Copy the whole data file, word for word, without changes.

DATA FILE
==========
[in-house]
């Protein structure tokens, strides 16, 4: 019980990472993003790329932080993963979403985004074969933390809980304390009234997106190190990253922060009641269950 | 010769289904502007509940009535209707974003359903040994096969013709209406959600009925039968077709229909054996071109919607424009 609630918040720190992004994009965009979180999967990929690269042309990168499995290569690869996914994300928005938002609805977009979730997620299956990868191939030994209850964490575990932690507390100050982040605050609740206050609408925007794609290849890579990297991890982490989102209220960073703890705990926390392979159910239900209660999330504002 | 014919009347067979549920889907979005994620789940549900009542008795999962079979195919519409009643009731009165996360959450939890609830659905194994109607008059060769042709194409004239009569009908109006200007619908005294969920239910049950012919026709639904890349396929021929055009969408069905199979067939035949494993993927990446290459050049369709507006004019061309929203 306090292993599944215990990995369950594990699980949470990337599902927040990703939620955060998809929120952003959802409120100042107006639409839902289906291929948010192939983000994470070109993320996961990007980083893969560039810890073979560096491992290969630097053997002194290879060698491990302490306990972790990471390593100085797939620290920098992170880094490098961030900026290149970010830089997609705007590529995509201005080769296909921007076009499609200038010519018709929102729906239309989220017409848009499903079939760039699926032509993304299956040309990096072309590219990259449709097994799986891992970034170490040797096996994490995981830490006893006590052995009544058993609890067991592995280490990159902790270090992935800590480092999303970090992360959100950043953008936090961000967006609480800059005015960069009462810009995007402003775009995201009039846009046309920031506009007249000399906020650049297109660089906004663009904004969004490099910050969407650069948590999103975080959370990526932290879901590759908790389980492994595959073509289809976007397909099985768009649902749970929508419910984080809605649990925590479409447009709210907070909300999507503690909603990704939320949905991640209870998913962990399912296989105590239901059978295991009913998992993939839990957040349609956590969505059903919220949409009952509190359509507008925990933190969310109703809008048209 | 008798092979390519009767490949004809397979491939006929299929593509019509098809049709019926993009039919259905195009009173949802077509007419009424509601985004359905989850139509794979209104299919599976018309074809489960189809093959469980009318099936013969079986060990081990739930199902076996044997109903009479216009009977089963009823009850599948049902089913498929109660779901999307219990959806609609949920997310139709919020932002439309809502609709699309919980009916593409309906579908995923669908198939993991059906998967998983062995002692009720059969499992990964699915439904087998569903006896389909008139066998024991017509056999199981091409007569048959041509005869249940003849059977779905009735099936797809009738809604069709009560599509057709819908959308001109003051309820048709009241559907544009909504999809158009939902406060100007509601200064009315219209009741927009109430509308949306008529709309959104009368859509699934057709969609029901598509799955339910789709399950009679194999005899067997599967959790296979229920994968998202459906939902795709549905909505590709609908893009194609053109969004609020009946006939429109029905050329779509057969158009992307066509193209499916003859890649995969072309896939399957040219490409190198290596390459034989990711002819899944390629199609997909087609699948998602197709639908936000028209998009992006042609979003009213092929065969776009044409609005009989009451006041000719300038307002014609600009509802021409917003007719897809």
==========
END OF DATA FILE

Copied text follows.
[in-house]
């Protein structure tokens, strides 16, 4: 019980990472993003790329932080993963979403985004074969933390809980304390009234997106190190990253922060009641269950 | 010769289904502007509940009535209707974003359903040994096969013709209406959600009925039968077709229909054996071109919607424009 609630918040720190992004994009965009979180999967990929690269042309990168499995290569690869996914994300928005938002609805977009979730997620299956990868191939030994209850964490575990932690507390100050982040605050609740206050609408925007794609290849890579990297991890982490989102209220960073703890705990926390392979159910239900209660999330504002 | 014919009347067979549920889907979005994620789940549900009542008795999962079979195919519409009643009731009165996360959450939890609830659905194994109607008059060769042709194409004239009569009908109006200007619908005294969920239910049950012919026709639904890349396929021929055009969408069905199979067939035949494993993927990446290459050049369709507006004019061309929203 306090292993599944215990990995369950594990699980949470990337599902927040990703939620955060998809929120952003959802409120100042107006639409839902289906291929948010192939983000994470070109993320996961990007980083893969560039810890073979560096491992290969630097053997002194290879060698491990302490306990972790990471390593100085797939620290920098992170880094490098961030900026290149970010830089997609705007590529995509201005080769296909921007076009499609200038010519018709929102729906239309989220017409848009499903079939760039699926032509993304299956040309990096072309590219990259449709097994799986891992970034170490040797096996994490995981830490006893006590052995009544058993609890067991592995280490990159902790270090992935800590480092999303970090992360959100950043953008936090961000967006609480800059005015960069009462810009995007402003775009995201009039846009046309920031506009007249000399906020650049297109660089906004663009904004969004490099910050969407650069948590999103975080959370990526932290879901590759908790389980492994595959073509289809976007397909099985768009649902749970929508419910984080809605649990925590479409447009709210907070909300999507503690909603990704939320949905991640209870998913962990399912296989105590239901059978295991009913998992993939839990957040349609956590969505059903919220949409009952509190359509507008925990933190969310109703809008048209 | 008798092979390519009767490949004809397979491939006929299929593509019509098809049709019926993009039919259905195009009173949802077509007419009424509601985004359905989850139509794979209104299919599976018309074809489960189809093959469980009318099936013969079986060990081990739930199902076996044997109903009479216009009977089963009823009850599948049902089913498929109660779901999307219990959806609609949920997310139709919020932002439309809502609709699309919980009916593409309906579908995923669908198939993991059906998967998983062995002692009720059969499992990964699915439904087998569903006896389909008139066998024991017509056999199981091409007569048959041509005869249940003849059977779905009735099936797809009738809604069709009560599509057709819908959308001109003051309820048709009241559907544009909504999809158009939902406060100007509601200064009315219209009741927009109430509308949306008529709309959104009368859509699934057709969609029901598509799955339910789709399950009679194999005899067997599967959790296979229920994968998202459906939902795709549905909505590709609908893009194609053109969004609020009946006939429109029905050329779509057969158009992307066509193209499916003859890649995969072309896939399957040219490409190198290596390459034989990711002819899944390629199609997909087609699948998602197709639908936000028209998009992006042609979003009213092929065969776009044409609005009989009451006041000719300038307002014609600009509802021409917003007719897809």